Was blind but now I see.

Have You Taken God’s Job Lately?

By AbbyA

Flashback to 1999.  I am a twenty-two year old first year law student.  If you know anything about becoming a noteworthy law student, you will be a member of a “law review.”  Yes, you can be smart enough to be invited to be a member or you can go through the painstaking task of writing an exceptional article that just might be good enough to get you “written” into the law review.  The latter is me.  Yes, the latter is me, because “good enough” and “perfect” are my middle names.

Flashback to 1988ish, 1993ish, or 1997ish.  It all looks about the same.  Living under the burden of achievement and perfectionism.  One can be fairly successful at achievement and perfectionism until failure hits you smack dab in the face.  And, then it’s time to look into the mirror.

Failure.  My hard work, dedication and brains failed me brutally that first semester of law school.  I didn’t shine, I wasn’t smart.  I was defeated, broken and tired.  My parents raised us to believe that we could do anything, be anything.  That we were equal to others no matter wealth, race, gender, education or religion.  At that time, I saw no equality; I judged myself of lesser value than my classmates.  And, without His permission, in the depths of these crashing waters, I determined that I must have failed Him as well.  I wasn’t sure where I would stand now that I was less than perfect.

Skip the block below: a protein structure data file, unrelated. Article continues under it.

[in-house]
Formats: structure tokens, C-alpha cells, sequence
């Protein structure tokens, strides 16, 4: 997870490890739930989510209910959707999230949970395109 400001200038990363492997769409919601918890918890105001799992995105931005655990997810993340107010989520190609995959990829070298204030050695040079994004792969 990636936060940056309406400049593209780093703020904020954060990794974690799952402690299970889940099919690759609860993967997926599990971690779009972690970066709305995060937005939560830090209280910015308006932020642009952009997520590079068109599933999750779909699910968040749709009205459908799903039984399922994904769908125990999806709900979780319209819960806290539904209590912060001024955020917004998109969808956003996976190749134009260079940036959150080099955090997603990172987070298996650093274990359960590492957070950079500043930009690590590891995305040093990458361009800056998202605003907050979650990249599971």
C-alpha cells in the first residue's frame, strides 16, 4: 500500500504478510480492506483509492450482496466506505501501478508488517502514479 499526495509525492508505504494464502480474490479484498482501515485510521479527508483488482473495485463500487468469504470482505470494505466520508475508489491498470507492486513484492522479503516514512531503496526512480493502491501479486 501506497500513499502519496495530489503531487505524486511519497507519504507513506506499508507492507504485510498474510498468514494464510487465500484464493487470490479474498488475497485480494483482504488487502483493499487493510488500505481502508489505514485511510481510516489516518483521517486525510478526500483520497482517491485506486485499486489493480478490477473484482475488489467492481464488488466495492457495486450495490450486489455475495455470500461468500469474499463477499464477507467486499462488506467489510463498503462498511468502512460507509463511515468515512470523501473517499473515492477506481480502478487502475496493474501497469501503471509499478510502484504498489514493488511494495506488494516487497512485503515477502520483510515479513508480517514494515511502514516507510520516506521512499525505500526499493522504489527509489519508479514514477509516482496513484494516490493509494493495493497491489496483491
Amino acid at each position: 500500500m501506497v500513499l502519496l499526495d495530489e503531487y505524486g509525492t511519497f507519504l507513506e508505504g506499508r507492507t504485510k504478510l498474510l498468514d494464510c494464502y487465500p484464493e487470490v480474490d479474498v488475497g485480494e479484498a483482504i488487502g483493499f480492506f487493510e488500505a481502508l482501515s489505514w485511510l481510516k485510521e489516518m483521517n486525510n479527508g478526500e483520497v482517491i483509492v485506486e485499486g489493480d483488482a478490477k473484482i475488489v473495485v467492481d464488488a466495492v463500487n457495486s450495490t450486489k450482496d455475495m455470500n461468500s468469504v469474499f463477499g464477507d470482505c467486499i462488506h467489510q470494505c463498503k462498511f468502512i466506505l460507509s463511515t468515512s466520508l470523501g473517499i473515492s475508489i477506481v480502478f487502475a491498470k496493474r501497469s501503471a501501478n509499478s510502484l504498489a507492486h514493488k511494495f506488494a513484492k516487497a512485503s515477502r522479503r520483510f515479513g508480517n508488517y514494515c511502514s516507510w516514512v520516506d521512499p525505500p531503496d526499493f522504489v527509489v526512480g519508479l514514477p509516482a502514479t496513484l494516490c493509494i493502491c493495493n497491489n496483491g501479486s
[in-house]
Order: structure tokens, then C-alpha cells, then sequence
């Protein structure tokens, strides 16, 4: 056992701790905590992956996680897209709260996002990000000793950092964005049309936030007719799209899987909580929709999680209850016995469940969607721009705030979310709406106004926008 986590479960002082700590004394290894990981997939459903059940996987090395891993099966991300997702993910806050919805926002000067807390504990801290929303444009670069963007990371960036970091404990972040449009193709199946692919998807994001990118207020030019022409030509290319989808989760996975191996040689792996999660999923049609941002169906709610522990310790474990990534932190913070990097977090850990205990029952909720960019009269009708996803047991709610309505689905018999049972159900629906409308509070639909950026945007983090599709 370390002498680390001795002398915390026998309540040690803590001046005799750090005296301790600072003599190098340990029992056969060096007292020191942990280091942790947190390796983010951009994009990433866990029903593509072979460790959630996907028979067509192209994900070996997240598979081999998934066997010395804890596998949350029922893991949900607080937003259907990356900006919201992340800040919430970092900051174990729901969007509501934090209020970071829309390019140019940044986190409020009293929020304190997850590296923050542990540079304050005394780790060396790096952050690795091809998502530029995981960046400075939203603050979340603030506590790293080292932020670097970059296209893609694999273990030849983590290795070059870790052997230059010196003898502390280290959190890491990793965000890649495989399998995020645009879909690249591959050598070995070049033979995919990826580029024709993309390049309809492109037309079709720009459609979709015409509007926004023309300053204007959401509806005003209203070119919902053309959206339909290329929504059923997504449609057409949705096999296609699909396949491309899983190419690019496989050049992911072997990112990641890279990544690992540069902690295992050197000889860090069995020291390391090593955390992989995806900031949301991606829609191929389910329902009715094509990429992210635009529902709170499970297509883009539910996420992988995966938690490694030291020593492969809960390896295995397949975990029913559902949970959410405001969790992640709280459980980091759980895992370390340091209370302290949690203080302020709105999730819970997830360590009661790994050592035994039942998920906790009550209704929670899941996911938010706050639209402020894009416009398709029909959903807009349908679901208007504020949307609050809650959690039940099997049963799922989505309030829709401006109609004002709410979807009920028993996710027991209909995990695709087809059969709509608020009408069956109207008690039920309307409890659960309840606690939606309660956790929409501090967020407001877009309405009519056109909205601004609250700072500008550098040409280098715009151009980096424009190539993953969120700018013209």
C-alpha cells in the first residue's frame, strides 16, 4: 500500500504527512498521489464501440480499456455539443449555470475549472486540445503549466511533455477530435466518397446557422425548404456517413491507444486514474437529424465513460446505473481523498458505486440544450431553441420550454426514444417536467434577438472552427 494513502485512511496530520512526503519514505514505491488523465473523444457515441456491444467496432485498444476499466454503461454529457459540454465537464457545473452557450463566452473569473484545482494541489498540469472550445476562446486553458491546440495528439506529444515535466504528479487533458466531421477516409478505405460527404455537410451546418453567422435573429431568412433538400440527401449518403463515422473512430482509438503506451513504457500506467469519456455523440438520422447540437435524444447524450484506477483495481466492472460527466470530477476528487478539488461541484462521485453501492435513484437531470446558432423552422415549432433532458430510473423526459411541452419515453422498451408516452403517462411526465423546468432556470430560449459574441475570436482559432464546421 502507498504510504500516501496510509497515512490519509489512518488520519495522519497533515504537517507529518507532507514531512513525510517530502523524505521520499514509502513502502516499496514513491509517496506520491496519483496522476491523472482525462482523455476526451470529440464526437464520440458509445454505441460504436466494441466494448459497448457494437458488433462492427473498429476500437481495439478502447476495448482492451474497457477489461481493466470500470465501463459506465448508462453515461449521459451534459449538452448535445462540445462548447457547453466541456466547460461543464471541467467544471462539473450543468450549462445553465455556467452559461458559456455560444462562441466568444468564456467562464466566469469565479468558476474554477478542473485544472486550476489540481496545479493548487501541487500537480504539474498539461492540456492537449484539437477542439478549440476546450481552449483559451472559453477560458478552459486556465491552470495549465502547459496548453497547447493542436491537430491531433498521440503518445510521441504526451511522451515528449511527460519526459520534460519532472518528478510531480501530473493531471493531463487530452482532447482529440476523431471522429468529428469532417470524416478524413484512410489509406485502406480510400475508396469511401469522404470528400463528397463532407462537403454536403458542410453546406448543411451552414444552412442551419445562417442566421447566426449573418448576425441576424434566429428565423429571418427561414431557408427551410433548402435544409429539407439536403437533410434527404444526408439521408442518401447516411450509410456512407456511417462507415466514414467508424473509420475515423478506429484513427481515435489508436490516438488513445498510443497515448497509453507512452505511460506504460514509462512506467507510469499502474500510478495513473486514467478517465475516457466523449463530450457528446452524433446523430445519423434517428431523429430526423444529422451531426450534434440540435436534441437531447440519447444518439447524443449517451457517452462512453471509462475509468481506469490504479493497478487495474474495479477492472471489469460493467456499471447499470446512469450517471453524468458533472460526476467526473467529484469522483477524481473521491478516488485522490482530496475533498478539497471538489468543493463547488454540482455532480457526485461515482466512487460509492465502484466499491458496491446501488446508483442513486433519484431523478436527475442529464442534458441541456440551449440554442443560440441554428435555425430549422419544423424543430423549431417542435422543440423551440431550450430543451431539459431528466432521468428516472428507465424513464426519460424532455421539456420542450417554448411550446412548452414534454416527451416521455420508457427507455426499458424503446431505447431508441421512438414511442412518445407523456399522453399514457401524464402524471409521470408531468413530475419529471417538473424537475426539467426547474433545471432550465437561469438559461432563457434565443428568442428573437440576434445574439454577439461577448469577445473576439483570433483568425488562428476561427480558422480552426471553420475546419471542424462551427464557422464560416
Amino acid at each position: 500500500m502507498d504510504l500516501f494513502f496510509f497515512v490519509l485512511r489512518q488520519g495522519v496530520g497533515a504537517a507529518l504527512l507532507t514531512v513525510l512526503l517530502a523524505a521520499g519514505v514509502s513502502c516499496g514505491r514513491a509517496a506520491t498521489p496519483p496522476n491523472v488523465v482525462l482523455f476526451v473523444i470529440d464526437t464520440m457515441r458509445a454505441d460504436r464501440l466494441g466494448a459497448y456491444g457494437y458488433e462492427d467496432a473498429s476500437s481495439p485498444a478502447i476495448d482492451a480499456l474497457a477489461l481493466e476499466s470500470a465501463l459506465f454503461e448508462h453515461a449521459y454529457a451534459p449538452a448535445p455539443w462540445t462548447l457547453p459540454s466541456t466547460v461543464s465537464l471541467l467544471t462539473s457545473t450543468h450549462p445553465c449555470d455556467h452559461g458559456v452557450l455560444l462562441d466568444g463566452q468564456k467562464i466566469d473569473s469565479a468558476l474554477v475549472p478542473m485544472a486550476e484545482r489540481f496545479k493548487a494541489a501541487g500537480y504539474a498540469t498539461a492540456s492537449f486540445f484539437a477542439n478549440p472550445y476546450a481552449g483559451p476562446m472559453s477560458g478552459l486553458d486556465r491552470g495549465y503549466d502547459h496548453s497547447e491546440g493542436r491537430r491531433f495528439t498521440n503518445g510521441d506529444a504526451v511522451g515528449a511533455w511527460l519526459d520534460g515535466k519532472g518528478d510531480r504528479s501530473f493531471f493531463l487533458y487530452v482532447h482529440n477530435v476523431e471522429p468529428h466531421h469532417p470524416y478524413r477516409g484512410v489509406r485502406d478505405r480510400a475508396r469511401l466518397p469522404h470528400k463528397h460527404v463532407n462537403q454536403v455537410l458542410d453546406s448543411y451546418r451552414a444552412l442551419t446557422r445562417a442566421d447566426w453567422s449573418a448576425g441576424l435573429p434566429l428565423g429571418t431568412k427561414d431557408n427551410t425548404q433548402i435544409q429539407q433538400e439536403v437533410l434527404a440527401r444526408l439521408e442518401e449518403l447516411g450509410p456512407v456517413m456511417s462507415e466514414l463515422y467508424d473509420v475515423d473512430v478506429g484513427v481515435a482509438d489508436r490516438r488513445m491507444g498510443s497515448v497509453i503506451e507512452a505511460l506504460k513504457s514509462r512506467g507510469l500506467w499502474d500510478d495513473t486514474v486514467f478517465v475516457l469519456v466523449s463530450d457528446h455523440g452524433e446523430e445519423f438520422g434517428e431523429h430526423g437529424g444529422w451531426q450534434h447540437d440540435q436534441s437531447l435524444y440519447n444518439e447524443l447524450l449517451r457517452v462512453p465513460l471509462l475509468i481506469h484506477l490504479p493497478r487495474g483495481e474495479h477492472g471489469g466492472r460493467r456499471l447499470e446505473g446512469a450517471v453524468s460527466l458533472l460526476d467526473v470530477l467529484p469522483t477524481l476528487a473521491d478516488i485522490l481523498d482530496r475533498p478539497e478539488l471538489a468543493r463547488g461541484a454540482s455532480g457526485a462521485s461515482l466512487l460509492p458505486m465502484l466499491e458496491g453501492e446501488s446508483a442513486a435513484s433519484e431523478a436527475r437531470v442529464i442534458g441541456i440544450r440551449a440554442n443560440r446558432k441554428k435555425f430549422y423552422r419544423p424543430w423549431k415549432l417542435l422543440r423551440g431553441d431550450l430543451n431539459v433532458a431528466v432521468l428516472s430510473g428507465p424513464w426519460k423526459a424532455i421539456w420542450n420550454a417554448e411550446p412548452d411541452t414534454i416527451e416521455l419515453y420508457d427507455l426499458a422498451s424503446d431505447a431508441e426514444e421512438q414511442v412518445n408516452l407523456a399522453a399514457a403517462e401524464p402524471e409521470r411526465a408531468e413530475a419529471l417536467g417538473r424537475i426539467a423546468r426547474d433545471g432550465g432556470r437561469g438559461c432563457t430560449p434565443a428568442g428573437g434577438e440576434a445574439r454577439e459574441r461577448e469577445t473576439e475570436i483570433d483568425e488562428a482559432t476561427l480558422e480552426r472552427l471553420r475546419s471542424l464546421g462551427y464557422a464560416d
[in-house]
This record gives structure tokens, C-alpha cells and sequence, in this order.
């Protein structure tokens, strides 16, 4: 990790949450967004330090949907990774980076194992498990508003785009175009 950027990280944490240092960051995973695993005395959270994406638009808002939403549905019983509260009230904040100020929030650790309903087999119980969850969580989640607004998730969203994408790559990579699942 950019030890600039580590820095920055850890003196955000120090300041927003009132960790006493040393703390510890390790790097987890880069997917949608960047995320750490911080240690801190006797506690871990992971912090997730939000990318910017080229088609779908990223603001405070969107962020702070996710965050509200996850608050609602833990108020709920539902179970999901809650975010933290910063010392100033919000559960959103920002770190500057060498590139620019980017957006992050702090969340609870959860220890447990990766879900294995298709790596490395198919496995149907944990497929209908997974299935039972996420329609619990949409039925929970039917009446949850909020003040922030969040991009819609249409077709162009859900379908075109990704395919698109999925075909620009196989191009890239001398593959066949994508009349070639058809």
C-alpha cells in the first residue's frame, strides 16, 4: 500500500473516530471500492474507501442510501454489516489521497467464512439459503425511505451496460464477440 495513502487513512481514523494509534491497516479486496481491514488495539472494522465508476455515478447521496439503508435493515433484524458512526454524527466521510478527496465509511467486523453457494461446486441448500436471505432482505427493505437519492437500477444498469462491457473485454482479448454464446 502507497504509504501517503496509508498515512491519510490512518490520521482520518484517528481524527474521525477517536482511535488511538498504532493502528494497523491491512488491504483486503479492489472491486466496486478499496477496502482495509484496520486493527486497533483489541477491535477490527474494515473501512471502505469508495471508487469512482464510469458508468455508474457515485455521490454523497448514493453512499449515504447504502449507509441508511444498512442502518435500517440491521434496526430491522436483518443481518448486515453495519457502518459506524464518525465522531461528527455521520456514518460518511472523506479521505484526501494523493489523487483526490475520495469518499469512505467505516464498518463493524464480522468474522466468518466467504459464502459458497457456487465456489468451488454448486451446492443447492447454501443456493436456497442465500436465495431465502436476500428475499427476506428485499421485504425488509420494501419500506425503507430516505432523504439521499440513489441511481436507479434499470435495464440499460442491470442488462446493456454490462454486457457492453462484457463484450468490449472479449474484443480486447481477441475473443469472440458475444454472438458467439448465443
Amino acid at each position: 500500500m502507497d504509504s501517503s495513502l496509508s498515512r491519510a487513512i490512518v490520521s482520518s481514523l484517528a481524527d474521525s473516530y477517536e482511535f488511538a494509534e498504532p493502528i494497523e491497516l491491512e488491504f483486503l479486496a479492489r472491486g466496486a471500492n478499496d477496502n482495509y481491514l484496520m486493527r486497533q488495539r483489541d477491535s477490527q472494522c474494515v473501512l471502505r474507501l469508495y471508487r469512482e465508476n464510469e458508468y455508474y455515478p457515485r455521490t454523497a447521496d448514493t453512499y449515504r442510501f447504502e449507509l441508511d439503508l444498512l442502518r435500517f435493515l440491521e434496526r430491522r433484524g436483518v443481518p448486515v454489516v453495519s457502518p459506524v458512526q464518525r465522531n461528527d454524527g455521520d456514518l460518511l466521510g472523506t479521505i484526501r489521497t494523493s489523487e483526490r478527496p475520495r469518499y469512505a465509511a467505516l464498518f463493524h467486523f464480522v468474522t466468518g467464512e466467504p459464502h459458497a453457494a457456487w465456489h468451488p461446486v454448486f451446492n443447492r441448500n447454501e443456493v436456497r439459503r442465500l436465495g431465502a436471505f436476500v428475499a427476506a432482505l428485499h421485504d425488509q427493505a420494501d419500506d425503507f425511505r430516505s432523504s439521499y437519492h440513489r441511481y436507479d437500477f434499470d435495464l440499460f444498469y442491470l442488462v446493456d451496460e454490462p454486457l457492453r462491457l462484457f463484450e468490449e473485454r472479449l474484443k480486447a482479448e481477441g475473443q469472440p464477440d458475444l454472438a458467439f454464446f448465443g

In the late fall of 1998, I looked at myself in the mirror of my mom’s bathroom.  I had about 18 inches of notes, case law and articles in my arms – – ready to be reviewed for my write-on to the public interest law review.  I am not sure exactly how it happened.  The Spirit said something to me without words.  He gave me His permission.  My mom had a pretty big wicker garbage can right below me.  I dropped every last paper into the garbage can in one, single shot.  I walked out on perfectionism.  And, the law review too.

Law school was my defining moment.  Not academically, but spiritually.  God put me under circumstances that I could not bear; under pressure that I could not rise out of without Him.  This thread of perfectionism had grown longer and stronger in me over the years.  And while planning, organizing, working hard and achieving are all good qualities; they are minor and inconsequential in comparison to the good work God does in you.  For one, your greatest achievement is God saving you.  Once that rang clear in me, once I breathed in that my very, greatest work was something He did, I then started the journey in getting lost in Him.  Of sinking into His arms.  Of seeing His intervention in my life to make all things happen according to His plan.